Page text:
Hiram Maxim is remembered for his machine gun but he also built funfair rides and attempted to develop aircraft.
His rare talent for invention, and desire to improve upon existing machines, led him to turn his attention to the machine gun. In 1718 James Puckle had invented the Defence Gun, capable of firing 63 shots in seven minutes. During the 19th century Gatling, Gardner and Nordenfelt all improved upon this design. The British Army and Royal Navy were so impressed by these guns that they purchased them for use in campaigns.
However, while these guns were capable of achieving firing rates of 600 shots in two minutes, they were operated by manual cranks for the purpose of loading, firing and extracting empty shells. They had to be mounted on a firm stand which prevented turning the guns freely. In a paper recording his machine gun design, presented to the IMechE in 1885, Maxim also noted that the military regularly had problems with machine guns jamming, leaving unexploded cartridges in the barrel.
The Maxim machine gun employed a single barrel and an automatic mechanism for loading and firing. The energy of each bullet’s recoil force was used to eject the spent cartridge and to fire the next shot. So the gun could fire continuously at speed with only the first shot needing to be fired by hand.
The gun was capable of firing up to 600 rounds per minute and was adopted by the British, Austrian, German and Italian armies. With backing from the Prince of Wales, Maxim’s gun bought him financial success and his company, the Maxim Gun Company, was eventually absorbed into Vickers.
Maxim’s father had earlier conceived of a helicopter powered by two counter-rotating rotors. He was unable to find a powerful enough engine so never built it. Hiram first sketched out plans for a helicopter in 1872, but when he built his first ‘flying machine’ he chose to use wings. He did experiments on aerofoil sections and propeller design, and built a whirling arm test rig.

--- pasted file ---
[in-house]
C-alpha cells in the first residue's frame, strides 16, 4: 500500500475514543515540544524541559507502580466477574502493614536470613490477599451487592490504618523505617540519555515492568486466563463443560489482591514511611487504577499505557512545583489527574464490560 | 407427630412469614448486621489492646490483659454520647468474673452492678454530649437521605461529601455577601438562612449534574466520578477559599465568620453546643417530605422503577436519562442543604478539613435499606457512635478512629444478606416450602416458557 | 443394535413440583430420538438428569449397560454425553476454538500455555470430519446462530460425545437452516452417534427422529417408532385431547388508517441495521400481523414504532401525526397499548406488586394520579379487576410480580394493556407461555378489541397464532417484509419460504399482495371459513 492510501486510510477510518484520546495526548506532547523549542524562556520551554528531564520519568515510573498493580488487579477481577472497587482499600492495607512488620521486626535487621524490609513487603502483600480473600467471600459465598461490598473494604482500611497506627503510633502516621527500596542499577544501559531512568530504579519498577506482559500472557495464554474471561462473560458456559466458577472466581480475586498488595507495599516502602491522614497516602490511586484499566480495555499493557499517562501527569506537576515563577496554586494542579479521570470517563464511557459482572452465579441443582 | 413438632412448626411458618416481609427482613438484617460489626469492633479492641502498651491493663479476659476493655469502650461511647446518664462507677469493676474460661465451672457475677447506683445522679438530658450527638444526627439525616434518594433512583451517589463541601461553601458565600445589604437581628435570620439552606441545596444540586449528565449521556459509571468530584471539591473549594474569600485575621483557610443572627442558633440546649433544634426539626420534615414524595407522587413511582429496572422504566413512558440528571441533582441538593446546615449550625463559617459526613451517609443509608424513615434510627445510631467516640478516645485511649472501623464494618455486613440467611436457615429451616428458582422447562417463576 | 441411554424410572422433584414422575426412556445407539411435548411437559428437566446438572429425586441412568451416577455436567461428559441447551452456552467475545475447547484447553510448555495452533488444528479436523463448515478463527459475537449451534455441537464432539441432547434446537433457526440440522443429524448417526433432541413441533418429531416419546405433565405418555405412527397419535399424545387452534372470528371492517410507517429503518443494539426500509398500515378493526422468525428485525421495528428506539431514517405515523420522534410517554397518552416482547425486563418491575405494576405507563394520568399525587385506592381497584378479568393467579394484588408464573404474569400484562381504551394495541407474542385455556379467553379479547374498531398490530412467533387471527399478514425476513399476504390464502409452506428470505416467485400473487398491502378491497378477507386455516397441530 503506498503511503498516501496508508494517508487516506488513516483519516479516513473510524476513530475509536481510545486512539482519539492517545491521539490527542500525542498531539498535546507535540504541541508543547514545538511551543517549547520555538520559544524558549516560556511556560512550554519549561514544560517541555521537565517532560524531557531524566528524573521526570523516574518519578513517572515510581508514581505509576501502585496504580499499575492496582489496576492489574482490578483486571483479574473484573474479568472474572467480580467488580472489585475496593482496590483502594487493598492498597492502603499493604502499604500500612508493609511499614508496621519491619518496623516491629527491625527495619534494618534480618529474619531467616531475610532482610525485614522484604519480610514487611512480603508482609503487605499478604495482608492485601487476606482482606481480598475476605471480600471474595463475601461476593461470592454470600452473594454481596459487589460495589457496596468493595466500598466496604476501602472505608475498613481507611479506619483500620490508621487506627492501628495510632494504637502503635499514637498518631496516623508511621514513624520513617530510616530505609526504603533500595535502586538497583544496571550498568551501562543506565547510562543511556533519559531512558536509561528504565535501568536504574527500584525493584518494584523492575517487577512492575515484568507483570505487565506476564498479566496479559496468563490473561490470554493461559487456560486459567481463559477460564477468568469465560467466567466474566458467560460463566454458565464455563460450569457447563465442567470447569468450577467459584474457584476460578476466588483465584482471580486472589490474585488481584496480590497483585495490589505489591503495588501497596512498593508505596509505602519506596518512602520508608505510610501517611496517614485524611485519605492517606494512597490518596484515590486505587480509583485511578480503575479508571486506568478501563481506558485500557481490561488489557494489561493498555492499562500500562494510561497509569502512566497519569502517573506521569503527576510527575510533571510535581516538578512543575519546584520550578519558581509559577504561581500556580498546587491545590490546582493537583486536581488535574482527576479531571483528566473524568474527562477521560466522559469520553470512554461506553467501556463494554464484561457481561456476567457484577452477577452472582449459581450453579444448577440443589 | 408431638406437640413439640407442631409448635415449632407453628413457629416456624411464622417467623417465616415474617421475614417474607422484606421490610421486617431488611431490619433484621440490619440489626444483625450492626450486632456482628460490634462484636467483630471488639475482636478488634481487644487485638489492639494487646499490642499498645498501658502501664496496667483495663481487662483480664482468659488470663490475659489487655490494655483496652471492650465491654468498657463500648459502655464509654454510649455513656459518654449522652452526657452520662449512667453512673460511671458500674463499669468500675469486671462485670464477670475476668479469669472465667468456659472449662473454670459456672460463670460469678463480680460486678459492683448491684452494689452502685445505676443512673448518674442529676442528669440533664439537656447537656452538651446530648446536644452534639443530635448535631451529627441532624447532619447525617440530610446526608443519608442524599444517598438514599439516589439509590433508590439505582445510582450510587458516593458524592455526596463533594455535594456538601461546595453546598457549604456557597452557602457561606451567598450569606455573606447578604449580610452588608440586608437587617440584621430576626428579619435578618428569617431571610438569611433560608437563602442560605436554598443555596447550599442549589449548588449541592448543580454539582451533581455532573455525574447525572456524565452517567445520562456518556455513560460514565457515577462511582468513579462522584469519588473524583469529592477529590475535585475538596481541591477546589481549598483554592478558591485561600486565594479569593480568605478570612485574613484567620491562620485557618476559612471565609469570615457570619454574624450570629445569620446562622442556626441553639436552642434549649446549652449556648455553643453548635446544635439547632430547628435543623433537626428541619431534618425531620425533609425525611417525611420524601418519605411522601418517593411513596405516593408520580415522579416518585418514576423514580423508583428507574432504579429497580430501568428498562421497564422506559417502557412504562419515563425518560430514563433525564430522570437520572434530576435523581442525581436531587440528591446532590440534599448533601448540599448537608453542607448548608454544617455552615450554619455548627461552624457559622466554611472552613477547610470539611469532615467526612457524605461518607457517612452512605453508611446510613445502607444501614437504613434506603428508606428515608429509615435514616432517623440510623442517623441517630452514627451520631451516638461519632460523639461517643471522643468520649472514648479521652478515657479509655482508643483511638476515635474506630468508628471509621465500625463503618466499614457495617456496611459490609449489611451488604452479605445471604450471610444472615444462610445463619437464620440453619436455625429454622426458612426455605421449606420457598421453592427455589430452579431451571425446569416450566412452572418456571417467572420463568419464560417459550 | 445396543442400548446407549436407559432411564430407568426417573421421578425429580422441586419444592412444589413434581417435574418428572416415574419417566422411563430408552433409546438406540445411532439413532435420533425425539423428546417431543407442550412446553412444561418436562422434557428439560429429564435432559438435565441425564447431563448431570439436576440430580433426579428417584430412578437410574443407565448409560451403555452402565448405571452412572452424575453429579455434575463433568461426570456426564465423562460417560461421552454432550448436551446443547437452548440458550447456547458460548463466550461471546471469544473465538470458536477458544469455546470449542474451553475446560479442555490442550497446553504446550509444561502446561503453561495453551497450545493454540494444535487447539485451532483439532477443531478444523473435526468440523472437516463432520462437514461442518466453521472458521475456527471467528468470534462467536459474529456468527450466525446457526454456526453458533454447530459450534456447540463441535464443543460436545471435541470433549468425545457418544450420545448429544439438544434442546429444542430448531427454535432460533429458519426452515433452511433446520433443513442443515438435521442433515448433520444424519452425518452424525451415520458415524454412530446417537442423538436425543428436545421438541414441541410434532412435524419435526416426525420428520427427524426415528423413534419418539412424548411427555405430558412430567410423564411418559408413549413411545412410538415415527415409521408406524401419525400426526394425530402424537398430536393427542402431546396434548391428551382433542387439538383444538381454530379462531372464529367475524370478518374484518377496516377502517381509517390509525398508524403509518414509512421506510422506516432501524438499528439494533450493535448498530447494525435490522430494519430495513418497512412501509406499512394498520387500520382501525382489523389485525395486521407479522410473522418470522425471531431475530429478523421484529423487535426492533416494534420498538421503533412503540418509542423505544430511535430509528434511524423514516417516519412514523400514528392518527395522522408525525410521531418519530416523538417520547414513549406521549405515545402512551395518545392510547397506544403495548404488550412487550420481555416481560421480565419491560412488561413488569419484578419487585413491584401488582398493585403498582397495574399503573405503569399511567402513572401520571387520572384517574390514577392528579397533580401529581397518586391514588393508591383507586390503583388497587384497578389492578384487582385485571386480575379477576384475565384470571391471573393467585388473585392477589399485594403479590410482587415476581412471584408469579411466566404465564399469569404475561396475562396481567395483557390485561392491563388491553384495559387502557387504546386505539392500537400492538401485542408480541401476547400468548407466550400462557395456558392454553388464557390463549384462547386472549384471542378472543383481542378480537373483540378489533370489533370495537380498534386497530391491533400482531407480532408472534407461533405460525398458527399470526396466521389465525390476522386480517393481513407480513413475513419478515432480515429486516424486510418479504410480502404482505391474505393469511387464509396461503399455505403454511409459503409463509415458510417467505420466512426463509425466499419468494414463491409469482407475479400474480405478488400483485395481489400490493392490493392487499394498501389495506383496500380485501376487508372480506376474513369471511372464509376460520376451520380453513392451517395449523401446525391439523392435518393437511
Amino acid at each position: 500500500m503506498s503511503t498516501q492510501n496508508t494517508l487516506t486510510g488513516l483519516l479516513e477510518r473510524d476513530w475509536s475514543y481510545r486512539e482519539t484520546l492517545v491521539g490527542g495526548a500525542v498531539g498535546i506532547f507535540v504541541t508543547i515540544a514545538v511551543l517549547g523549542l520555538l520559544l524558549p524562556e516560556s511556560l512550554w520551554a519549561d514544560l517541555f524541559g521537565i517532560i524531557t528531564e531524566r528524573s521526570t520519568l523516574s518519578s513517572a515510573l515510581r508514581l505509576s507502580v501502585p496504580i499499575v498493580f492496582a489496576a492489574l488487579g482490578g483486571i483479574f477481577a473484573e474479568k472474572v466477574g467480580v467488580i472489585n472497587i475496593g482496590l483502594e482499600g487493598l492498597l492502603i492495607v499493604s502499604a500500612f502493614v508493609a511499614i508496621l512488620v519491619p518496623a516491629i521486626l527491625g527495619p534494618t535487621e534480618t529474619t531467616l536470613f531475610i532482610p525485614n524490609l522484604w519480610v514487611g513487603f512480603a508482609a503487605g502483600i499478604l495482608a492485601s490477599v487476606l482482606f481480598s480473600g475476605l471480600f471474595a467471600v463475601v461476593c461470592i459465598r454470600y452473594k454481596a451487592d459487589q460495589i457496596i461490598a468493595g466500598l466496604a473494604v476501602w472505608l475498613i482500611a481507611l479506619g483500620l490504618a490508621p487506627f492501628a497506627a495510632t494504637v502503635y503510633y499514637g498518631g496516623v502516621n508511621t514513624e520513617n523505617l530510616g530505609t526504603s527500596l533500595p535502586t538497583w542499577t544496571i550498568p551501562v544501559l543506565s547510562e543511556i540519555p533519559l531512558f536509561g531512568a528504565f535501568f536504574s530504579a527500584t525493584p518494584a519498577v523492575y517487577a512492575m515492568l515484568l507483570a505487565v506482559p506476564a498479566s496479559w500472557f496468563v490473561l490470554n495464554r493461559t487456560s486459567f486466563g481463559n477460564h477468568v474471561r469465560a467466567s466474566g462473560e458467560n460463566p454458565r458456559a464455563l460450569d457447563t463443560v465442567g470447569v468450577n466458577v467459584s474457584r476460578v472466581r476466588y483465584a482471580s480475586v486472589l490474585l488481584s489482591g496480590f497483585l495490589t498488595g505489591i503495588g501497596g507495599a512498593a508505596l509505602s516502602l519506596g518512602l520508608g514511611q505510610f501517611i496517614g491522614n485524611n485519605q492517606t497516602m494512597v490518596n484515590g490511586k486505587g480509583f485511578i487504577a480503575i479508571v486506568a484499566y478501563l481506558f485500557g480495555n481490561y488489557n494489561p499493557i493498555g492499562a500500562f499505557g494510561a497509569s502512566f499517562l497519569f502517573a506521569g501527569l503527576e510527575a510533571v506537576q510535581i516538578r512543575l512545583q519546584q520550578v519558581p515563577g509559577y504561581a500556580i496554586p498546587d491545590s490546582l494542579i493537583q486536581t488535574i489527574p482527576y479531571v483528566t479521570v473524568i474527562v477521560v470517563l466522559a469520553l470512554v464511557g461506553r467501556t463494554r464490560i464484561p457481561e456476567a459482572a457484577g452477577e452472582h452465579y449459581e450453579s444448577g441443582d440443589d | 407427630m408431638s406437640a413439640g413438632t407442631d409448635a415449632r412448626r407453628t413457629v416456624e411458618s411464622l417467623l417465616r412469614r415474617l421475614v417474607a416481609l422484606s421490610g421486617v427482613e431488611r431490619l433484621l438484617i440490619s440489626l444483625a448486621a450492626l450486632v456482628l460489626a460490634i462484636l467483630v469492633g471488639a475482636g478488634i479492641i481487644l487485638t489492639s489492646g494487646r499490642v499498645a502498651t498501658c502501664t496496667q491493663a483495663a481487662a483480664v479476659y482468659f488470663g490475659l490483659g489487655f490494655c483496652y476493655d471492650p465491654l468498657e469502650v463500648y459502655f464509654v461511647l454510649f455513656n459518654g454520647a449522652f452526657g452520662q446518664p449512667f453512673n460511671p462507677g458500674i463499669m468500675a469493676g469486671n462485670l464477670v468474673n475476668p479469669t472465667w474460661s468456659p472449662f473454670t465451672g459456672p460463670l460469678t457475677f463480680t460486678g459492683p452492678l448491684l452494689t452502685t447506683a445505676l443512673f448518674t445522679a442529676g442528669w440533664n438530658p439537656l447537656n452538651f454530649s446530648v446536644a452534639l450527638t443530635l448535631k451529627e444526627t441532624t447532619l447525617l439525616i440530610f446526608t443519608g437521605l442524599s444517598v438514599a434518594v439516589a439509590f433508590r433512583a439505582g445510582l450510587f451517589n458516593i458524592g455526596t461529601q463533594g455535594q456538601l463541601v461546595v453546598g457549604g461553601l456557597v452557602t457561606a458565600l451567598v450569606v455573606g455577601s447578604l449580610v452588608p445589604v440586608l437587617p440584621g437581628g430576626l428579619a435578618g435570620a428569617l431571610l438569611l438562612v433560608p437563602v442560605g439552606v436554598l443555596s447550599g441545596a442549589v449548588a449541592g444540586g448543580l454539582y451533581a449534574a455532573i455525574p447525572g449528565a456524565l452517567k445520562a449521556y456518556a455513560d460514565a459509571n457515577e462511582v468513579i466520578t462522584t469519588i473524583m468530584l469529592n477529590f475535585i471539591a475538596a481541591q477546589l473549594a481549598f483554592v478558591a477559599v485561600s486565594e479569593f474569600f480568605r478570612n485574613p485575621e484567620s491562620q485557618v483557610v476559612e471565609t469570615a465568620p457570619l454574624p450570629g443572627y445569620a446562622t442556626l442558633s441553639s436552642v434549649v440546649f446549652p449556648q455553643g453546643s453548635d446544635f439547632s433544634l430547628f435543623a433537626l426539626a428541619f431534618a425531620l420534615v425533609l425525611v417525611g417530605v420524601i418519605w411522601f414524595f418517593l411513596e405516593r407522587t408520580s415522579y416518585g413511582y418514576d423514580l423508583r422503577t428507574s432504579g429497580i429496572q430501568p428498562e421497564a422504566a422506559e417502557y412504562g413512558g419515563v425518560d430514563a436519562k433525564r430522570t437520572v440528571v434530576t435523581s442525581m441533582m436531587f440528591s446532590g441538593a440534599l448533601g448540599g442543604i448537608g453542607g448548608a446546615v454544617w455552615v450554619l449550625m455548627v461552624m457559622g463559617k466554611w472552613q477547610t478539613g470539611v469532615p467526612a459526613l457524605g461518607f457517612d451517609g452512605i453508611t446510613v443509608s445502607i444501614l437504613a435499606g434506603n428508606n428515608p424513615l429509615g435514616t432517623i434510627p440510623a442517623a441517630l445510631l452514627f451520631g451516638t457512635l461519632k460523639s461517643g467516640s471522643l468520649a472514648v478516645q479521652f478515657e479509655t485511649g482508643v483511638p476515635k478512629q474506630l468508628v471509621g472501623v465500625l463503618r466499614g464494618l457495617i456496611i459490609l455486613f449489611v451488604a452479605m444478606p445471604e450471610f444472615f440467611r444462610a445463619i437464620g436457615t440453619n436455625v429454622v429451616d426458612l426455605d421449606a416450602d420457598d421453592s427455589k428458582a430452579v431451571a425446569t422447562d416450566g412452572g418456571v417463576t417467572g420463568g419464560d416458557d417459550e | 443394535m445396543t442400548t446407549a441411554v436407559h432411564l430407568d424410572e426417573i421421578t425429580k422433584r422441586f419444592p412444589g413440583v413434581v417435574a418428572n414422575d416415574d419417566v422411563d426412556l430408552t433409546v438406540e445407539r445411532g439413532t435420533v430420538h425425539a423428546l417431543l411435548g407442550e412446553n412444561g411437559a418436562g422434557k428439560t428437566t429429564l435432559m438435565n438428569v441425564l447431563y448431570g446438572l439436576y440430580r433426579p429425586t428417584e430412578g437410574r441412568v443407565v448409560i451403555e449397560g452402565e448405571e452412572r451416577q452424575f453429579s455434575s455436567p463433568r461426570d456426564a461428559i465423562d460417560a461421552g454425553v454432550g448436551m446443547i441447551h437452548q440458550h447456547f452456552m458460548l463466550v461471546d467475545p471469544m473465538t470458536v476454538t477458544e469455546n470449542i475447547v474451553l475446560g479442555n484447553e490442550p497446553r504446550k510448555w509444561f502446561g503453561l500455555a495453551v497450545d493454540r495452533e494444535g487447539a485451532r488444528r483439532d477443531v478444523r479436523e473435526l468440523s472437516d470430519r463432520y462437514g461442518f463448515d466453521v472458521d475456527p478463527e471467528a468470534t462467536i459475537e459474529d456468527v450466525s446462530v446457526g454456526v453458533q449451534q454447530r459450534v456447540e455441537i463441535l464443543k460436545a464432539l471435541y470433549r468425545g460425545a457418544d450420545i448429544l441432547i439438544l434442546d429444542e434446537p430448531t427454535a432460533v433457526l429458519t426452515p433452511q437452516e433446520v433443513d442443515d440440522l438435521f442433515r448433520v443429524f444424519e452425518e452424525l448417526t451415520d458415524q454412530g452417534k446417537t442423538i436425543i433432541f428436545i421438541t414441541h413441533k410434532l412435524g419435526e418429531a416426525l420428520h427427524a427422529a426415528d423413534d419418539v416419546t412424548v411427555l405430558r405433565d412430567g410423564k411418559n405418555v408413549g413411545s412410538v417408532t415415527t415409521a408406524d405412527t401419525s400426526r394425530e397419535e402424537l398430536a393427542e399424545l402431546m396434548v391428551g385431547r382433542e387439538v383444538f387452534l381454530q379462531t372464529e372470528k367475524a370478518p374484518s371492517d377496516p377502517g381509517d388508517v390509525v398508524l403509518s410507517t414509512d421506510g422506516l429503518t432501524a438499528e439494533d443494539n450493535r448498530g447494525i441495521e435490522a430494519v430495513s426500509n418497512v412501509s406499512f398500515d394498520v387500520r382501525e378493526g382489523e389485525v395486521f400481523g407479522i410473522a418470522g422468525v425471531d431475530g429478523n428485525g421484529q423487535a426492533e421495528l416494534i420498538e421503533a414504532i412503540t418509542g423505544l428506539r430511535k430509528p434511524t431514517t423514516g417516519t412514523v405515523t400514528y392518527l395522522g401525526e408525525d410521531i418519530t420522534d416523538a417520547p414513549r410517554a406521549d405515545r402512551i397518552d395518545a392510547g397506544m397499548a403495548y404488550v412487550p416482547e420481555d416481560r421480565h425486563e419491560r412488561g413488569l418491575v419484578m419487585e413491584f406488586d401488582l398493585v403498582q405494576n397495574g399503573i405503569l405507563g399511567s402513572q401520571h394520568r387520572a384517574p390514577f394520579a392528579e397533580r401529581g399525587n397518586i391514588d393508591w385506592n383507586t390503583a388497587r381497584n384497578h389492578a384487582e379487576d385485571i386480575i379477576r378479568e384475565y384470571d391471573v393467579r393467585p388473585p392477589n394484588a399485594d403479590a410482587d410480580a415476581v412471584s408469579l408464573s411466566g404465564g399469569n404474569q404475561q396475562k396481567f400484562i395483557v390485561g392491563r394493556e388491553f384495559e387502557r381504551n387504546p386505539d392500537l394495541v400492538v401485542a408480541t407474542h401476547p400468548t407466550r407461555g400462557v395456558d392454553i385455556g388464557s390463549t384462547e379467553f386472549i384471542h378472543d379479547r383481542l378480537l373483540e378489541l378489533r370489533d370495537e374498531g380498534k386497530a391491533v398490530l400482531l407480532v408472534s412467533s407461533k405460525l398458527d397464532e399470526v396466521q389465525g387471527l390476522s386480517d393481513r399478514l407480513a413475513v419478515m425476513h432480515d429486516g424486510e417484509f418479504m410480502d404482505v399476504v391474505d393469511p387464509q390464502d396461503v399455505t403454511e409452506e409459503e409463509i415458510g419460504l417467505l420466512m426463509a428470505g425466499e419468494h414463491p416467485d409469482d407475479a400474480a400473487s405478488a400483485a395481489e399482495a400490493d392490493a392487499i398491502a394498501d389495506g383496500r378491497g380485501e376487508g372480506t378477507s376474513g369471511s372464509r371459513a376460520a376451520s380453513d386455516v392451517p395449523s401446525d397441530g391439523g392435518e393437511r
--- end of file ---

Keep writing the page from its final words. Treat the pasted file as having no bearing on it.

Construction started in 1889 of a 40ft-long craft with a 110ft wingspan. It was powered by two lightweight naphtha-fired 270kW steam engines driving two 17ft-diameter laminated pine propellers. During trials in 1894, the machine lifted but was prevented from rising by outriggers. During its test run, all the outriggers were engaged, showing that it had developed enough lift to take off but, in so doing, it pulled up its track. The tethered ‘flight’ was aborted in time to prevent disaster. Maxim subsequently abandoned the work. In My Life, Maxim noted that a feasible flying machine would need better power-to-weight engines, such as a petrol combustion engine.
In 1904, Maxim designed and built an amusement ride, known as the Captive Flying Machine, for the Earl’s Court exhibition. He wanted people to experience flight, to raise its profile and to secure funding. Cars attached by arms to a central rotating upright would ‘fly’ through the air.
Modifications had to be made to his prototype as his assistant passed out during testing, as a result of the speed the ride was running at. When legal restrictions were placed upon design development he declared it “Simply a glorified merry-go-round”. Its projected construction cost had been £3,000 but the actual cost was more like £7,000. Maxim decided that more would have to be built to make the venture profitable. His company also built rides at the Crystal Palace and various seaside resorts including Southport, New Brighton and Blackpool, all of which opened in 1904.
The Blackpool ride still operates within the Pleasure Beach – it has survived two world wars and a local tidal wave! Visitors can now view the workings of the machinery through a purpose-made window. The ride is similar to the later Circle Swing ride, by renowned rollercoaster designer Harry Traver.
In 1911, Maxim headed the newly formed Grahame-White, Blériot, and Maxim Company, which had £200,000 of capital. He had hoped to produce military aircraft capable of scouting or dropping a 500-pound bomb. However, failing health and financial difficulties restricted his ability to develop this enterprise before his death in 1916.